So Just What Is Cloud-based Access Management?

By   ISBuzz Team
Writer , Information Security Buzz | Jun 15, 2021 07:40 am PST

The increasingly distributed nature of corporate IT networks poses problems for legacy on-premises access management and authentication. With users accessing cloud-based applications and other corporate resources from multiple device types in any location, businesses need to securely manage access across a wide range of contexts within a diverse IT ecosystem. This article describes cloud-based access management, including its benefits and some key considerations when choosing a solution.

The Pandemic and Rapid Change

The Covid-19 pandemic caused rapid shifts in corporate IT environments as companies scrambled to enable work-from-home arrangements for employees. Cloud adoption, remote desktop protocol (RDP) connections, and VPN use all accelerated to facilitate remote work.

Legacy access management systems struggle to cope with the challenge of granting user access in a secure way to information assets, systems, and other resources across such a dynamic environment. Effective centralized on-premises access management in the face of such change requires an enormous investment in manpower hours and servers.

The statistics alone provide compelling evidence of the security risks and struggles organizations face. According to the Thales 2021 Data Threat Report:

  • Just 55 percent of organizations have implemented MFA in any form.
  • 46 percent of security professionals felt their infrastructure wasn’t prepared to handle pandemic-induced information security risks.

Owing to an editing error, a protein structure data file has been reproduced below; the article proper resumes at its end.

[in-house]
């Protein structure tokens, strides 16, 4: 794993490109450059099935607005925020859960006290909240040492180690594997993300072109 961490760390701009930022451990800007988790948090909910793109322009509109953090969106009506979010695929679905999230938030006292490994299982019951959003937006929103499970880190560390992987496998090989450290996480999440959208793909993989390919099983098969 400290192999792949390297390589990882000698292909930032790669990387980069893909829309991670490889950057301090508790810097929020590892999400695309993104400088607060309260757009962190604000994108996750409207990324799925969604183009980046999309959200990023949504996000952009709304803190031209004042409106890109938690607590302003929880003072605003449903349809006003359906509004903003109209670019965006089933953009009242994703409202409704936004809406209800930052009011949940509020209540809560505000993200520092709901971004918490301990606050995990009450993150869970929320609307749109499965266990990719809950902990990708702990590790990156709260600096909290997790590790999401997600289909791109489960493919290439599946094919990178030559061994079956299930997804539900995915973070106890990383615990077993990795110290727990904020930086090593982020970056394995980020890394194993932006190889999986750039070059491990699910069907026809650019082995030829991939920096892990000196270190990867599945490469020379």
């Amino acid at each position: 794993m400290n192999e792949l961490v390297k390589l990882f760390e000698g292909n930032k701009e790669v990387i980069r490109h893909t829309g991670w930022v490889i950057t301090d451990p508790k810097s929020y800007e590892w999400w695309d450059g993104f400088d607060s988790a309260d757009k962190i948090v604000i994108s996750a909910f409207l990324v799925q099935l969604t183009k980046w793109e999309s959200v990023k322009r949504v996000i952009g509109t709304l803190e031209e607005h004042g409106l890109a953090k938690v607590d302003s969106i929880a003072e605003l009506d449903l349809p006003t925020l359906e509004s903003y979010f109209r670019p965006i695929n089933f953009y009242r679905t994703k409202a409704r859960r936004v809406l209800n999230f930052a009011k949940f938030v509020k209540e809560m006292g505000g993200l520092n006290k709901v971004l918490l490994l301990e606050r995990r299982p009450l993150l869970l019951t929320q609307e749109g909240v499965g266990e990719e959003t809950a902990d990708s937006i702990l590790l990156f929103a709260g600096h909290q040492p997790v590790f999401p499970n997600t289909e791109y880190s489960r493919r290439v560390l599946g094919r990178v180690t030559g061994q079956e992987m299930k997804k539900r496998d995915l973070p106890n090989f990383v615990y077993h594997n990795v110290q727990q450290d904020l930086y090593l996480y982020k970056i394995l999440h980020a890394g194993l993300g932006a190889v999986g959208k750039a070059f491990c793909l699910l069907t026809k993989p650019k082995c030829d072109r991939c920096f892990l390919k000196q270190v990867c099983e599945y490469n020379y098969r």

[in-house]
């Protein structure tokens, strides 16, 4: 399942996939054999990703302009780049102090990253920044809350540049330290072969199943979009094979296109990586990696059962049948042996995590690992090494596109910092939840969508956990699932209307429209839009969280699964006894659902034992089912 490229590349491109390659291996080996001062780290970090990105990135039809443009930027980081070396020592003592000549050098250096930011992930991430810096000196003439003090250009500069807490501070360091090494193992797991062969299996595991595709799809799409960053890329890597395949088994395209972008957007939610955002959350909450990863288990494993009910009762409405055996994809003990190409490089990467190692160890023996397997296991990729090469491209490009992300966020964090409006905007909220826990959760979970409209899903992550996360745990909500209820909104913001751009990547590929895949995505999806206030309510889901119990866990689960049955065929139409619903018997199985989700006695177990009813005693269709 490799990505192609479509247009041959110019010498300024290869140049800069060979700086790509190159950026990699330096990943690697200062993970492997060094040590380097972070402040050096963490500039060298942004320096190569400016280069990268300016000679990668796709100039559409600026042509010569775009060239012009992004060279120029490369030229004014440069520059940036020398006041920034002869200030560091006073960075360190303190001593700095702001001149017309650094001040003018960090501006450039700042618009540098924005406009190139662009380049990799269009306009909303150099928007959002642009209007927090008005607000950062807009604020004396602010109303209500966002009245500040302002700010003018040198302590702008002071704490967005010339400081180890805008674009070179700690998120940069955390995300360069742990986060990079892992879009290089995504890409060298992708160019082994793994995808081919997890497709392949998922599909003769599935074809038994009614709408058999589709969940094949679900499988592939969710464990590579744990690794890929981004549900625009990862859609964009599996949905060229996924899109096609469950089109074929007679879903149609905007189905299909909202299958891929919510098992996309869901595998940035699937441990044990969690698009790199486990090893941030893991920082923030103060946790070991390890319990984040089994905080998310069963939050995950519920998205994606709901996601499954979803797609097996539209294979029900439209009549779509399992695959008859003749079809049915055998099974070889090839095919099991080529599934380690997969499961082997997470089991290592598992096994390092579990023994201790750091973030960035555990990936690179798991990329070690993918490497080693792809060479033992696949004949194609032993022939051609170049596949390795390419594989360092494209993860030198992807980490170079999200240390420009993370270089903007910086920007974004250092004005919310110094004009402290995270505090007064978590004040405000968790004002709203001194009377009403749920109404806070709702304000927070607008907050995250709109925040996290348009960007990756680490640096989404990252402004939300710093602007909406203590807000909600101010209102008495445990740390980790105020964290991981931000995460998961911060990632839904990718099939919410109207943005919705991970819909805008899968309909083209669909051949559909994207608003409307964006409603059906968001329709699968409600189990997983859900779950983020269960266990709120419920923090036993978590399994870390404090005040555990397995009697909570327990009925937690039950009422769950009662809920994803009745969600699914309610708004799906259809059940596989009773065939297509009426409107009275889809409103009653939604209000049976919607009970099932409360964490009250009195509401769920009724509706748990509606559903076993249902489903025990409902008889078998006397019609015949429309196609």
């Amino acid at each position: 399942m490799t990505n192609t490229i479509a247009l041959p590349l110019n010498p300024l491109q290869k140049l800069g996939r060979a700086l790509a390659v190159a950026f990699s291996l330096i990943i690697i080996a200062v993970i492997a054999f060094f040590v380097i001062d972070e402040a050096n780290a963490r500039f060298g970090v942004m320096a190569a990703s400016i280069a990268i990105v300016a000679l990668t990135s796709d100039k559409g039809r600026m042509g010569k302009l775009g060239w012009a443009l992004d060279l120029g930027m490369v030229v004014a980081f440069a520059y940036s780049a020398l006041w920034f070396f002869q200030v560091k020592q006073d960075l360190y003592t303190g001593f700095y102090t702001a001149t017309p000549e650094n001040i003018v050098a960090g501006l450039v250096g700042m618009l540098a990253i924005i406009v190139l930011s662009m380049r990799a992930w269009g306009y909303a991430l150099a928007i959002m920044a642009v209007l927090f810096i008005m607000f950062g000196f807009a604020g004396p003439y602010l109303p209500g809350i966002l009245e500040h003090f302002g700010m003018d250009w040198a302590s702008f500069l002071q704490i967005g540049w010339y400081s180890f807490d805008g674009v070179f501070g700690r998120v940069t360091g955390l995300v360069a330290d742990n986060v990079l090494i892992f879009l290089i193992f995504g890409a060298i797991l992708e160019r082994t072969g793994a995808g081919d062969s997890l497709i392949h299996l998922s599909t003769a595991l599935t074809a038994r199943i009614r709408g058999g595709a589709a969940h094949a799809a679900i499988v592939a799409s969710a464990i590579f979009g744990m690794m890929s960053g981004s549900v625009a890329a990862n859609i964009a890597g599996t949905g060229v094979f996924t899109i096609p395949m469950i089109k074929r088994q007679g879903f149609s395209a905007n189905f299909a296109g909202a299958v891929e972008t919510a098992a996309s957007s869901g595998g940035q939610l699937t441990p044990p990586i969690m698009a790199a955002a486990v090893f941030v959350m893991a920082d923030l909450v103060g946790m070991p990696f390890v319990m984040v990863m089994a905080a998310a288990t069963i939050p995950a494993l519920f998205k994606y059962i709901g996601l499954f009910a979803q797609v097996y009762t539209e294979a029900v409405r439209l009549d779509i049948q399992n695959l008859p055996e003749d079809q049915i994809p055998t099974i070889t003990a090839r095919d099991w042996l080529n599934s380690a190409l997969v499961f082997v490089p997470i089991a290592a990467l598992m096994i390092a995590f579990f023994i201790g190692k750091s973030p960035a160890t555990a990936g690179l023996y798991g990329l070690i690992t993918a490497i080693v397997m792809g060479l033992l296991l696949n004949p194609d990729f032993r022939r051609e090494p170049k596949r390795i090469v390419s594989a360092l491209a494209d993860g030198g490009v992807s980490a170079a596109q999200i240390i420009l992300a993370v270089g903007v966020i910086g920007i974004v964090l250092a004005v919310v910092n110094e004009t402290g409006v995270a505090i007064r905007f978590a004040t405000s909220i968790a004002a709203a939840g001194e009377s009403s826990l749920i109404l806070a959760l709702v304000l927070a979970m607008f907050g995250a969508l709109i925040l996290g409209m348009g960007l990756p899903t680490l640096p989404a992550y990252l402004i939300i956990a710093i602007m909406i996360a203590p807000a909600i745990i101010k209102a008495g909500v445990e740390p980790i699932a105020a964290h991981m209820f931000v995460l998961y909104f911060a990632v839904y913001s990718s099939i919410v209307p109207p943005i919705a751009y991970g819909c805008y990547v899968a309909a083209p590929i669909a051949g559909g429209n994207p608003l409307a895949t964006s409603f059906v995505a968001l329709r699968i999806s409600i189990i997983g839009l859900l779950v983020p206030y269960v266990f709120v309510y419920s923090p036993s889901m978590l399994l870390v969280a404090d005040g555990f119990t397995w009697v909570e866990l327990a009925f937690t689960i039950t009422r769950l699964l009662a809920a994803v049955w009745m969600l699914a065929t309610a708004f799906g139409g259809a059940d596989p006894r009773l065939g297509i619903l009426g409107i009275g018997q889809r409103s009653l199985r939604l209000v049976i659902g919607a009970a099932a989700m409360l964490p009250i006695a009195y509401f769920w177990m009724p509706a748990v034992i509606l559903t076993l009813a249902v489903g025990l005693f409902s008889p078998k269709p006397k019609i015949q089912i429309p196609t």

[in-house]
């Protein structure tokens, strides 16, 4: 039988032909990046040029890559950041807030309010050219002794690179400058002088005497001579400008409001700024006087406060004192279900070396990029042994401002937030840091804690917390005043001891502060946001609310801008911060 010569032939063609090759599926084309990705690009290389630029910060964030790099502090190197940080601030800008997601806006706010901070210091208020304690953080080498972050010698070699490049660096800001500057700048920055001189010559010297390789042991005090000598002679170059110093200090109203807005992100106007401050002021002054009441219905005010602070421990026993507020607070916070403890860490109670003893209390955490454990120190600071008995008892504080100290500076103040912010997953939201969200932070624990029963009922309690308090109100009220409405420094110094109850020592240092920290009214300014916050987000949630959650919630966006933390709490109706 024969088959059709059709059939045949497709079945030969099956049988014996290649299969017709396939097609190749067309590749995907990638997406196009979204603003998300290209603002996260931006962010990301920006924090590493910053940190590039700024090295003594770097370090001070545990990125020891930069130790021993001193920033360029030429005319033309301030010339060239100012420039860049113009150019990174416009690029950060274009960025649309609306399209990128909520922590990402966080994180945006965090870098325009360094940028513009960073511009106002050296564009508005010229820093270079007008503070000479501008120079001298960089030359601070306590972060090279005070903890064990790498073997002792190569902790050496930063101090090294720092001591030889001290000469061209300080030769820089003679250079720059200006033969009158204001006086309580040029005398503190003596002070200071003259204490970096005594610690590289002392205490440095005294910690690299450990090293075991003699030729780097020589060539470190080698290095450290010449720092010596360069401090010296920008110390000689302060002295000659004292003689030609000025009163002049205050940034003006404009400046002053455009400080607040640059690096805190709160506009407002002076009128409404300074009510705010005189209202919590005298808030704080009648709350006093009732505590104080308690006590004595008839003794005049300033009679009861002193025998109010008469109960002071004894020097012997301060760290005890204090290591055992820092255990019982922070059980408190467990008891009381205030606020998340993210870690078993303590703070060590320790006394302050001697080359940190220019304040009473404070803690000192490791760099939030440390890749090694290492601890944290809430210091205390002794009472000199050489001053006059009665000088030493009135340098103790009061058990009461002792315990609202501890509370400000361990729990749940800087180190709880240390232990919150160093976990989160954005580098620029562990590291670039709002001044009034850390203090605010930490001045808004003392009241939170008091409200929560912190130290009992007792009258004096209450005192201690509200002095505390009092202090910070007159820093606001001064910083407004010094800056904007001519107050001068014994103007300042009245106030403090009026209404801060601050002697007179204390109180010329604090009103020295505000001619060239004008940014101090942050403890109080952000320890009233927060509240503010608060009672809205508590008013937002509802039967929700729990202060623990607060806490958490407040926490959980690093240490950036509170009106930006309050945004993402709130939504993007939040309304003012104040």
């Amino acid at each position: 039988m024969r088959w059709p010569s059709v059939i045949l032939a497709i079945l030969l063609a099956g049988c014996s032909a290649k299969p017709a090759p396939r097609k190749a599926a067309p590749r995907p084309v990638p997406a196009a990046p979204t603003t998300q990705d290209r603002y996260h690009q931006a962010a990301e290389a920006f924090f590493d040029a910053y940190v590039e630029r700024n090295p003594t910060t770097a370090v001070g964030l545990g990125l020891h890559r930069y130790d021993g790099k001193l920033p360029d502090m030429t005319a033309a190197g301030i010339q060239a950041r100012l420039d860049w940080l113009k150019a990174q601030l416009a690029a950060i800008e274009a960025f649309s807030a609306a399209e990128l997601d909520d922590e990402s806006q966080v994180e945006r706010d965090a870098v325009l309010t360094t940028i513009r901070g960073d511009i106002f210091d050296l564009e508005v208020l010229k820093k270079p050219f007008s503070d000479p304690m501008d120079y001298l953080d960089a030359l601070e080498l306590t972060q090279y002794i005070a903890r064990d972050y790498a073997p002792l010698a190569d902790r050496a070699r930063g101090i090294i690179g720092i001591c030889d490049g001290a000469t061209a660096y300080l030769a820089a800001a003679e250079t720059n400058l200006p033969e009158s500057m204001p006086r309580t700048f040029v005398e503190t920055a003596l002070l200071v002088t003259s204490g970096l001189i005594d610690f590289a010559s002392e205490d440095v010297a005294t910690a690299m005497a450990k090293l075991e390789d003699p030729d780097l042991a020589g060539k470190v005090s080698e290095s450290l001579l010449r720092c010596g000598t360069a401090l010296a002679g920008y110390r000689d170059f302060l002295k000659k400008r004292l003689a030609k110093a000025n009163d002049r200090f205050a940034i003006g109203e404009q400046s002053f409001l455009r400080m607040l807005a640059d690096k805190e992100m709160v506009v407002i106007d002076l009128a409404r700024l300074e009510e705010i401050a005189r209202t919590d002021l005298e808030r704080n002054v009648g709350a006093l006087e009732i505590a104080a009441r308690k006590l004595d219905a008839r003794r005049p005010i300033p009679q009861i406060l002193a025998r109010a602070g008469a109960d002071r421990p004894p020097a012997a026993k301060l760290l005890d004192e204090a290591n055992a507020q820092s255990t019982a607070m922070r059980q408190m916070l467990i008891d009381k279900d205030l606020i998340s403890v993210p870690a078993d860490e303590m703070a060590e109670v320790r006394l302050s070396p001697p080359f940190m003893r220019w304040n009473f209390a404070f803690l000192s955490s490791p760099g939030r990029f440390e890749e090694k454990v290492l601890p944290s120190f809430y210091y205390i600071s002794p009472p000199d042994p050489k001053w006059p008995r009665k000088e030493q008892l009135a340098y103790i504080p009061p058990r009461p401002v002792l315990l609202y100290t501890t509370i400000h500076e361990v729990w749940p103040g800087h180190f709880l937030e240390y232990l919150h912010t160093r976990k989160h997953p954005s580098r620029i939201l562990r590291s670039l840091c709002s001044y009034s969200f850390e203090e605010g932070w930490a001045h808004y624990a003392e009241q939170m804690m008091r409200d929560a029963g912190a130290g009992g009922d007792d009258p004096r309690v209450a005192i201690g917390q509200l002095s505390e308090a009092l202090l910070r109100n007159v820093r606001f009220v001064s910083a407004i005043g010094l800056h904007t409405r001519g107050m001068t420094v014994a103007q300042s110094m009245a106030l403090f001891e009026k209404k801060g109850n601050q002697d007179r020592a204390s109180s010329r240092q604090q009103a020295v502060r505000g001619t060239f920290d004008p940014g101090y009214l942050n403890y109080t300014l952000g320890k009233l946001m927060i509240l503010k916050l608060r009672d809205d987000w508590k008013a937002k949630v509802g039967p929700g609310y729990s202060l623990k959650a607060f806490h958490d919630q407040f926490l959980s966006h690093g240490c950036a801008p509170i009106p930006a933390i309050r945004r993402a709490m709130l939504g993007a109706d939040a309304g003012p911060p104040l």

• 82% of respondents expressed some level of concern about the security risks of employees working remotely.

Before moving on to understanding the value of cloud-based access management, it’s worth familiarizing yourself with some key IAM terminology.

Cloud-Based Access Management Overview

Cloud-based access management gives companies an agile and scalable solution for managing and controlling user access and authentication across complex modern IT infrastructures.  The key features of cloud-based access management are policy-based access, authentication, and single sign-on delivered from the cloud as a service.

The aims of cloud-based access management are the same as existing on-premises identity and access management (IAM) solutions:

  1. Ensure users are who they say they are via authentication.
  2. Provide the right levels of access to applications, databases, services, and other network resources through authorization.
  3. Provision, monitor, and de-provision access over the lifecycle of a user’s identity.

The difference is that cloud-based access management, otherwise known as identity-as-a-service (IDaaS), uses cloud infrastructure to meet these objectives without the inherent limitations and higher costs of on-premises access management.

Benefits of Cloud-Based Access Management

The benefits realized from cloud-based access management are similar to other cloud service model solutions, and they include:

Lower Total Cost of Ownership

The cost of ownership for a legacy on-premises solution includes server procurement, software licensing, security monitoring, and more. With a cloud-service model, several of these factors don’t enter the equation.

Less Maintenance